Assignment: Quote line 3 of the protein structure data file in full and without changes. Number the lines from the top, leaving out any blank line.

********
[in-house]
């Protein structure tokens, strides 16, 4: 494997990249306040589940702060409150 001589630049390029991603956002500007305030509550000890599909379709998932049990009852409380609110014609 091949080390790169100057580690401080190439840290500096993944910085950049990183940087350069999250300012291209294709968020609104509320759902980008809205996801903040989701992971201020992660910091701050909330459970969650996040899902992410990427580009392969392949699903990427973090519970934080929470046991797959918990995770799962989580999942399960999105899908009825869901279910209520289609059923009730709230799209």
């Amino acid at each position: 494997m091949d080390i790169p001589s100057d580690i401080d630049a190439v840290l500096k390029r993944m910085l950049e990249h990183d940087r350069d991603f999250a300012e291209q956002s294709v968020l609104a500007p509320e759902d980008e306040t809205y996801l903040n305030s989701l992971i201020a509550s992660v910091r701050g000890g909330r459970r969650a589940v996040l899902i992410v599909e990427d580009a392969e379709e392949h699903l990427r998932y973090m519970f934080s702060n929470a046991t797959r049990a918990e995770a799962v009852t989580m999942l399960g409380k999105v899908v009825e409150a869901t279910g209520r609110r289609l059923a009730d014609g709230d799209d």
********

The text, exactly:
């Amino acid at each position: 494997m091949d080390i790169p001589s100057d580690i401080d630049a190439v840290l500096k390029r993944m910085l950049e990249h990183d940087r350069d991603f999250a300012e291209q956002s294709v968020l609104a500007p509320e759902d980008e306040t809205y996801l903040n305030s989701l992971i201020a509550s992660v910091r701050g000890g909330r459970r969650a589940v996040l899902i992410v599909e990427d580009a392969e379709e392949h699903l990427r998932y973090m519970f934080s702060n929470a046991t797959r049990a918990e995770a799962v009852t989580m999942l399960g409380k999105v899908v009825e409150a869901t279910g209520r609110r289609l059923a009730d014609g709230d799209d």